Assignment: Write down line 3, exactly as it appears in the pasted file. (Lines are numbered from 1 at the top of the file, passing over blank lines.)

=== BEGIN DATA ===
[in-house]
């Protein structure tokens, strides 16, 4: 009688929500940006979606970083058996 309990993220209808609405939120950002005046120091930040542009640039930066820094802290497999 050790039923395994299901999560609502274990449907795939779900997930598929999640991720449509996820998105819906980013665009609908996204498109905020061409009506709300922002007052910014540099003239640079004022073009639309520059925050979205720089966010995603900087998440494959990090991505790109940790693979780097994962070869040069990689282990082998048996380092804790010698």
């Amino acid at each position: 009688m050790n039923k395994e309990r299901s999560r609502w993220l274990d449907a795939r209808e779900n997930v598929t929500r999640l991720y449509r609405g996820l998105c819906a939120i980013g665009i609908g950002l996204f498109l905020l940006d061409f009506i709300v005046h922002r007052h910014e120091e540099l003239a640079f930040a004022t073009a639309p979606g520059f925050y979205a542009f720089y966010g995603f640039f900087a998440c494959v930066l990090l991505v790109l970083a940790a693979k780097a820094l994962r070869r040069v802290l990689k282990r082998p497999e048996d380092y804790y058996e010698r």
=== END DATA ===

């Amino acid at each position: 009688m050790n039923k395994e309990r299901s999560r609502w993220l274990d449907a795939r209808e779900n997930v598929t929500r999640l991720y449509r609405g996820l998105c819906a939120i980013g665009i609908g950002l996204f498109l905020l940006d061409f009506i709300v005046h922002r007052h910014e120091e540099l003239a640079f930040a004022t073009a639309p979606g520059f925050y979205a542009f720089y966010g995603f640039f900087a998440c494959v930066l990090l991505v790109l970083a940790a693979k780097a820094l994962r070869r040069v802290l990689k282990r082998p497999e048996d380092y804790y058996e010698r």